• PSA-006 (Trolley Problem): The manuscript has received an acceptance with minor revisions from Nature Human Behavior
  • PSA-007 (SPAM-L): The lead team is recruiting data collection collaborators. Interested people can now get added to canvas, view the current version of the registered report, and begin working on their institution’s necessary ethical documentation to collect data. Data collection timing will depend on the registered report process, translation, and coding. If you are interested in becoming a collaborator or want to learn more about 007 please email 007spaml@gmail.com
  • PSA-COVID Rapid Bundle (001/002/003)- 
    • PSACR-001 received a R&R at Affective Science. The lead team plans to solicit feedback from the full author group in the coming weeks.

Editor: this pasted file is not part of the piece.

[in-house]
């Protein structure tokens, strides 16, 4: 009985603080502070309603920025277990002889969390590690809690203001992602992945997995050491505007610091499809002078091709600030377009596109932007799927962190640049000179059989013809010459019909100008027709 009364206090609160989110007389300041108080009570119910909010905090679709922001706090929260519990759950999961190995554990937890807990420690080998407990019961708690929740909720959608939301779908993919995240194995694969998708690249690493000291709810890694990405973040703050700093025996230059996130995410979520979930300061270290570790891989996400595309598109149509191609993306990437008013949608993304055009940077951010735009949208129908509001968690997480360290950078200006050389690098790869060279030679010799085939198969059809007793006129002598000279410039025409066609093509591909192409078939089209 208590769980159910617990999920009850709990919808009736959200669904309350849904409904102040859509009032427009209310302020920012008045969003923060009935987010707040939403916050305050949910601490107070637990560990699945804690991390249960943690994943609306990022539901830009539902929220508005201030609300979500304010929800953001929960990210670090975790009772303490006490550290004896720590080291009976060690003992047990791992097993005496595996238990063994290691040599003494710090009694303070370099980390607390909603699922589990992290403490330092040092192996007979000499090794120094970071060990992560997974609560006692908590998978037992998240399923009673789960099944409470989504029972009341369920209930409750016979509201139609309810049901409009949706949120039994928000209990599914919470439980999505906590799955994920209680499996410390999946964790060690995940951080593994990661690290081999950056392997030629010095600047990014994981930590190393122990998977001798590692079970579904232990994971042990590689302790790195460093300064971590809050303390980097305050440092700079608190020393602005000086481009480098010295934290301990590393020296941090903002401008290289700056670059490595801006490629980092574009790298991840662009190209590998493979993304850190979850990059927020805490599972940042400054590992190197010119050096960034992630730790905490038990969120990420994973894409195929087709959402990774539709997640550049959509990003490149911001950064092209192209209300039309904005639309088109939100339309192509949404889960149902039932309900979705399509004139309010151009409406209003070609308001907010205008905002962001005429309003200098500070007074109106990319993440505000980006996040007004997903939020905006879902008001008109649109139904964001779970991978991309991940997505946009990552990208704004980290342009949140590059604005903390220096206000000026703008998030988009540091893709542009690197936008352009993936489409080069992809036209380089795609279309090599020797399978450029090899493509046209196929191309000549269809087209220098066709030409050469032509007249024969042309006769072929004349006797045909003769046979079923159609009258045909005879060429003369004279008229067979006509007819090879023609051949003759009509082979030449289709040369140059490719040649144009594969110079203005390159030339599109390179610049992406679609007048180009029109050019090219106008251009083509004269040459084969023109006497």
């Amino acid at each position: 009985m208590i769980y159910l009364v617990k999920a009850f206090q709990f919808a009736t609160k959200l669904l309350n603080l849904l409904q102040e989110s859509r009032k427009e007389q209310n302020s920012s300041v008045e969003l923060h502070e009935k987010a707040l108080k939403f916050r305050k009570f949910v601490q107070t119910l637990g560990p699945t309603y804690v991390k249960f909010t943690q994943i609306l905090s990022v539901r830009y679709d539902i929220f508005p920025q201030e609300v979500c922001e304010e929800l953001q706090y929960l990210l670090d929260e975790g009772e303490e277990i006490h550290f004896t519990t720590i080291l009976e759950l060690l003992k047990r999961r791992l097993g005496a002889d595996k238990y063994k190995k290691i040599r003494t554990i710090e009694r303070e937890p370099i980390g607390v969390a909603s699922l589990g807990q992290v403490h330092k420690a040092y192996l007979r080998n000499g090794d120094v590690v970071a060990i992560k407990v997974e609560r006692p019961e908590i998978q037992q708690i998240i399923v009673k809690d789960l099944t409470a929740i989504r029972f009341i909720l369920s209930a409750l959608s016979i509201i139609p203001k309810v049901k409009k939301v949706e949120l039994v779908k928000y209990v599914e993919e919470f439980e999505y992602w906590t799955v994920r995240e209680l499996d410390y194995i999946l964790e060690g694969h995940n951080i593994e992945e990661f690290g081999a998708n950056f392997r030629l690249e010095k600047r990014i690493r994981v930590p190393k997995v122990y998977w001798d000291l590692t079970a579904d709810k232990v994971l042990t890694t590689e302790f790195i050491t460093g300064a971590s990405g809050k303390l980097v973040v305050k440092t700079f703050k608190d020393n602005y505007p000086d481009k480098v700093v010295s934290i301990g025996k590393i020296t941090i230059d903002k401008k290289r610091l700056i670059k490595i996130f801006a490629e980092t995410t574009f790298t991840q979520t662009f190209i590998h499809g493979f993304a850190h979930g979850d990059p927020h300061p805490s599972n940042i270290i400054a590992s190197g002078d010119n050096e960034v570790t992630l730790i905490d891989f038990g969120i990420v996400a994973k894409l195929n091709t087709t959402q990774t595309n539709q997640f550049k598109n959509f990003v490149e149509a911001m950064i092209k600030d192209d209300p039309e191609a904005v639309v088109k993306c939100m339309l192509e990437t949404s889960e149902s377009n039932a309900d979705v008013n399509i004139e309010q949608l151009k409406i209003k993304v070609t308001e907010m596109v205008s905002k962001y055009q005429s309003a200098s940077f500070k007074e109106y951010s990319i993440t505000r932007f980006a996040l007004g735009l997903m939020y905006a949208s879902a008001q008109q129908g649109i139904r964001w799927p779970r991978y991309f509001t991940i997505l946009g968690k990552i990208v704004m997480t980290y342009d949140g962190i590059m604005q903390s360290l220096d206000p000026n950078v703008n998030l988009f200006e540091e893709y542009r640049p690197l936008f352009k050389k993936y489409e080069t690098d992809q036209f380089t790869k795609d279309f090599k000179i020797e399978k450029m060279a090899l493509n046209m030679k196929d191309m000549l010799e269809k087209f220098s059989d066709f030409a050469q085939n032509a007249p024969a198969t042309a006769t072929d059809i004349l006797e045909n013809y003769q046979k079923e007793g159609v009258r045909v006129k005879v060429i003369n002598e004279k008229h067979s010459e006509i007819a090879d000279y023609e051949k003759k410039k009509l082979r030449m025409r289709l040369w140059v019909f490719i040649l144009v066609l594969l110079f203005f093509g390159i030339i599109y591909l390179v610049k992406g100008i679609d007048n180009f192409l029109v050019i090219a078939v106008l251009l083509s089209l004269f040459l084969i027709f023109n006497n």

• PSACR-002 is now published in Nature Human Behaviour.
    • PSACR-003 received another favorable R&R from PNAS. The lead team is working on revisions and will soon update collaborators.

PSACON

PSACON was a blast. We had 254 people register to attend from 50 different geographical regions. A big thank you to all who presented, moderated, organized, attended, and sponsored seats to make this year’s conference a success. The PSACON videos have now been uploaded to our YouTube page and will be posted to the website soon. Please also make sure to fill out this feedback survey so we can make next year’s conference even better. 

Canvas

Everyone with a PSA account has now been added to the new membership site on Canvas. Make sure to log on to update your affiliations and to join projects.